Canada’s DPA law can be compared directly to the U.K. law, since both laws require some degree of judicial review. Tremblay points to a 2017 decision on a DPA for Rolls-Royce PLC, accused of paying bribes to foreign officials to facilitate the sale of aircraft engines. Rolls-Royce’s DPA included penalties totaling roughly $1 billion CDN, independent monitoring and the imposition of anti-bribery and corruption policies.

In his decision approving the DPA, President of the Queen’s Bench Division Sir Brian Leveson pointed directly to the potential effect of a prosecution on Rolls-Royce’s 50,000-plus employees: “I have no difficulty in accepting that … a criminal conviction against Rolls-Royce would have a very substantial impact on the company, which, in turn, would have wider effects for the U.K. defence industry and persons who were not connected to the criminal conduct, including Rolls-Royce employees, and pensioners, and those in its supply chain.” (Leveson also called the “national economic interest” in the Rolls-Royce case “irrelevant” — making a “clear distinction,” says Tremblay, between it and the loss of jobs.)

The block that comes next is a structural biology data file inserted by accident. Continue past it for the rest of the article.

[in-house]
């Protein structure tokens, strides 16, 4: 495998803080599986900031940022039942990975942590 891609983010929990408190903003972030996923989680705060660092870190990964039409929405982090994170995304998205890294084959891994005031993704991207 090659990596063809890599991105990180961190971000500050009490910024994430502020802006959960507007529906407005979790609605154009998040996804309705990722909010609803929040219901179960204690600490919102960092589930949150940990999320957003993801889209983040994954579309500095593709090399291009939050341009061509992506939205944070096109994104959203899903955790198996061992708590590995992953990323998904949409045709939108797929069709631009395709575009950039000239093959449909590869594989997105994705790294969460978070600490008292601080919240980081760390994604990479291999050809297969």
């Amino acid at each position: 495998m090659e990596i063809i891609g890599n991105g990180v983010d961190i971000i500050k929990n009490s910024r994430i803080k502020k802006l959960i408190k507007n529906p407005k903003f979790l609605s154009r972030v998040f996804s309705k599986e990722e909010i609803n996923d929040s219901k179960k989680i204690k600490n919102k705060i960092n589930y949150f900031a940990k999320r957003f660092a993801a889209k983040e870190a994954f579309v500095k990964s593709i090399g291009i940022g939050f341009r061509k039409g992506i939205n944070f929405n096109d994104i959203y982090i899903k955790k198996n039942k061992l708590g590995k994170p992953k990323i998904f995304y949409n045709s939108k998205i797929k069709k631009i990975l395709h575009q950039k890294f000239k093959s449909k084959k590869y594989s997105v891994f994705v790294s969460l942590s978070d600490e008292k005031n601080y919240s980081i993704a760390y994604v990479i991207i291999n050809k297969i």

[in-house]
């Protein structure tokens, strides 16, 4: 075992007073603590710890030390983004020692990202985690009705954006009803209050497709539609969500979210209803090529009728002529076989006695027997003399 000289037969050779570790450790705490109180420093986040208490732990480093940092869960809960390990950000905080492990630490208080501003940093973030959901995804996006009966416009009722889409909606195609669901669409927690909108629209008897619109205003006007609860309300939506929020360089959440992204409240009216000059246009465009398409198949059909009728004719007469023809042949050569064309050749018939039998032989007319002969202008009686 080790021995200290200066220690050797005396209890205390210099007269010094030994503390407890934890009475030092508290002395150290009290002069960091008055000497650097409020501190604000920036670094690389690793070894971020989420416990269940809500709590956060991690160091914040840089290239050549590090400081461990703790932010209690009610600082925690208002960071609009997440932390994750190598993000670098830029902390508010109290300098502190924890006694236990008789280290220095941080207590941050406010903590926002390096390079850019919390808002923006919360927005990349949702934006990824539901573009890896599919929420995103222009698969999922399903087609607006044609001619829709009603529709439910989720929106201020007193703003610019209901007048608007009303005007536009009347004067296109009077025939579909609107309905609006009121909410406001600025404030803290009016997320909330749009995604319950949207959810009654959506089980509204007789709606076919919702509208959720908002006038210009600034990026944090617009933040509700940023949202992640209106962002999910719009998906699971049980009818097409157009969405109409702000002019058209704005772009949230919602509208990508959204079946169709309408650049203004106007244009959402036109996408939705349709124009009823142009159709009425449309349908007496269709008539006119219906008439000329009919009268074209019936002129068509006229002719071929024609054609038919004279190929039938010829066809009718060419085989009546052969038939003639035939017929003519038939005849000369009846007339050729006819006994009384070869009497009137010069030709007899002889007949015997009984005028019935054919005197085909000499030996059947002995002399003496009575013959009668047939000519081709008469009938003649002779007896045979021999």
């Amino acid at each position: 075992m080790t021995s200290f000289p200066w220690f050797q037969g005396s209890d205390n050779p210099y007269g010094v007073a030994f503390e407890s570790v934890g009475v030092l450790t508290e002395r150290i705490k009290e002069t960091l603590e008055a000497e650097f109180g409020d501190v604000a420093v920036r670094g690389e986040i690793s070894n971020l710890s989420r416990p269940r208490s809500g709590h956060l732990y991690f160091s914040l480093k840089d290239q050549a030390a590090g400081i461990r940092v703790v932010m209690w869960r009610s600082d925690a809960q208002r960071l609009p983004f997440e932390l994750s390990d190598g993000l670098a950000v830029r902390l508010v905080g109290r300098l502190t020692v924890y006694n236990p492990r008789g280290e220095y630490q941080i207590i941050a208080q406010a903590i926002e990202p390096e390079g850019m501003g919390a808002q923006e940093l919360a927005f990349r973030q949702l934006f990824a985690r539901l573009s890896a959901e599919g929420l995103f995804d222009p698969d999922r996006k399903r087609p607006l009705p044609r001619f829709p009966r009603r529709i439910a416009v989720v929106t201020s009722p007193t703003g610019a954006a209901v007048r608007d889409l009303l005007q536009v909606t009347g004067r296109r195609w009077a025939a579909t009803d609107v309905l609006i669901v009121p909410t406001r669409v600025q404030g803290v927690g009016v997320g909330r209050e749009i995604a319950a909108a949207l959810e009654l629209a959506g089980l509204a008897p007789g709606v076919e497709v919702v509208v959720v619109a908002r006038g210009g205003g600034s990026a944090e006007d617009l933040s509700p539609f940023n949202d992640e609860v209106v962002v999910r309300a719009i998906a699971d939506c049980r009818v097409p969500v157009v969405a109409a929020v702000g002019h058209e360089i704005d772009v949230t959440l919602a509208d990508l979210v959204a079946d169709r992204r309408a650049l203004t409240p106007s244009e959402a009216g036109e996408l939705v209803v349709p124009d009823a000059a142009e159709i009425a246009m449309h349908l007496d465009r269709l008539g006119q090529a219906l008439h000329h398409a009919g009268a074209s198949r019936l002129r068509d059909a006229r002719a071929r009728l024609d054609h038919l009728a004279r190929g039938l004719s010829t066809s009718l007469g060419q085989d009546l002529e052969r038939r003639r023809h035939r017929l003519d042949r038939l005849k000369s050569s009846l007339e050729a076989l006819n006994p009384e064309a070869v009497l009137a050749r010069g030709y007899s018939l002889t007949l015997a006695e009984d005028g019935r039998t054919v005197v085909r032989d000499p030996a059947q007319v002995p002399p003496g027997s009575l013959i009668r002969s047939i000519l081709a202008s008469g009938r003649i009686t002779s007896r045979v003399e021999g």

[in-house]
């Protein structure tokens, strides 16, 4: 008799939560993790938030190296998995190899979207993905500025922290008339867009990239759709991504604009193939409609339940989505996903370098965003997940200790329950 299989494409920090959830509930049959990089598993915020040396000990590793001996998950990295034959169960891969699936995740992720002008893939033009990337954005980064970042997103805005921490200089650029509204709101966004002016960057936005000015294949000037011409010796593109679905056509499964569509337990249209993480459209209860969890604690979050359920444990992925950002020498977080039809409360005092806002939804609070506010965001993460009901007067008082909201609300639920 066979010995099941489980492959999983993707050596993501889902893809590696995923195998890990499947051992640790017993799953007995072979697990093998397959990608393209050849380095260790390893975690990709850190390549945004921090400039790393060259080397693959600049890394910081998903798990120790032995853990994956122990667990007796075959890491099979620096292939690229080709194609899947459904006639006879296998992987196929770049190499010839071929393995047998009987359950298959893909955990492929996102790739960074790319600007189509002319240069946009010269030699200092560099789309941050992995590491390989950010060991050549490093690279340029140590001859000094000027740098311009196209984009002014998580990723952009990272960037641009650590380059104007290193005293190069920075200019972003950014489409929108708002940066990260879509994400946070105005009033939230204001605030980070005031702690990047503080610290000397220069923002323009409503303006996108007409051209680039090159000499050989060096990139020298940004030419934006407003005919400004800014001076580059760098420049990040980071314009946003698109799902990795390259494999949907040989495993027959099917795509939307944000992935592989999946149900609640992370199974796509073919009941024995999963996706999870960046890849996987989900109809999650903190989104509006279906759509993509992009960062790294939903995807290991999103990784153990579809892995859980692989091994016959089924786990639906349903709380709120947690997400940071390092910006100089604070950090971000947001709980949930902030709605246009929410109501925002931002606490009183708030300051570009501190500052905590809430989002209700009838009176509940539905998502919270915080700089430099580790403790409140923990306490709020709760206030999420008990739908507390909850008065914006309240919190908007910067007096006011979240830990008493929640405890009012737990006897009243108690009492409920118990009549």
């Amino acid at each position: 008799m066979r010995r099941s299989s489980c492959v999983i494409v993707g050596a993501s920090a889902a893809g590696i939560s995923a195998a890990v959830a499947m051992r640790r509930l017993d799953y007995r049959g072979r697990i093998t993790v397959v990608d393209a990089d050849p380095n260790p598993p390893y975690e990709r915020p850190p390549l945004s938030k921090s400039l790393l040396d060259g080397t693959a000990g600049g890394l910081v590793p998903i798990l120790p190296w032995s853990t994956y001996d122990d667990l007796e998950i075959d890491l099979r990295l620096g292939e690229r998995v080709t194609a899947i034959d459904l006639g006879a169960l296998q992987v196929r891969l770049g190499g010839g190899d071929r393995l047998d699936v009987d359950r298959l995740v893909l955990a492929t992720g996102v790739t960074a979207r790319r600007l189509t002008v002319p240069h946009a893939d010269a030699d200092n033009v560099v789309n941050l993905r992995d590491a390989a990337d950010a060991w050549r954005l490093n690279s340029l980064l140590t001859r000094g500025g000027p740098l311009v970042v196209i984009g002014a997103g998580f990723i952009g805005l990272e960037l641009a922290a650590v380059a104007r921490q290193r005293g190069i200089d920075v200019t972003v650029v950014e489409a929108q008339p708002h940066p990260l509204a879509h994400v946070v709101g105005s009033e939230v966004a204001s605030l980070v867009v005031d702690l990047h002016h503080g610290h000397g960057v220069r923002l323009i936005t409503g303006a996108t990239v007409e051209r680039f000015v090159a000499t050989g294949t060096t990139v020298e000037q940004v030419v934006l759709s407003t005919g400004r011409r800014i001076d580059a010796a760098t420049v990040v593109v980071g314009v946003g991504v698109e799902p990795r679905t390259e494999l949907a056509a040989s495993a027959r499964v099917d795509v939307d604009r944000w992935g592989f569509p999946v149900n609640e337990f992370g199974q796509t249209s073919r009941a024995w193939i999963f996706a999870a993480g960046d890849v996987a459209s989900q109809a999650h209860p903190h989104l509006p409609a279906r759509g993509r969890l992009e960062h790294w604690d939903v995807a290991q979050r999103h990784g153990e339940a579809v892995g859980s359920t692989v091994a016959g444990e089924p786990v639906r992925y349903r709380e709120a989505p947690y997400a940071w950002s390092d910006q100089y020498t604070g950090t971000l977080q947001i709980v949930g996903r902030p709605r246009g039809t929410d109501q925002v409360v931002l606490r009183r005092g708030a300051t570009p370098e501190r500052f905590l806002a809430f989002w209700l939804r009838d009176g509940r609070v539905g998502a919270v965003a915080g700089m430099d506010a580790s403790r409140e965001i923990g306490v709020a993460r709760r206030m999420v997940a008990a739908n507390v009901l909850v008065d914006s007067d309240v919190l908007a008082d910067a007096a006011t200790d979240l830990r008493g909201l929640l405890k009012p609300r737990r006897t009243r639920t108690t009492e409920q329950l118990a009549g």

So while there may have been many good reasons for denying SNC-Lavalin a DPA (the fact that its employees and executives have been embroiled in corruption scandals in the past, for example), nothing in the law prevents decision-makers from taking jobs into account. “It simply makes no sense to say you can’t consider the effect on employees — that’s literally why the law is there,” says Boscariol.

All of which argues for a rewrite, says Boscariol. “The language in the law isn’t really very well put.”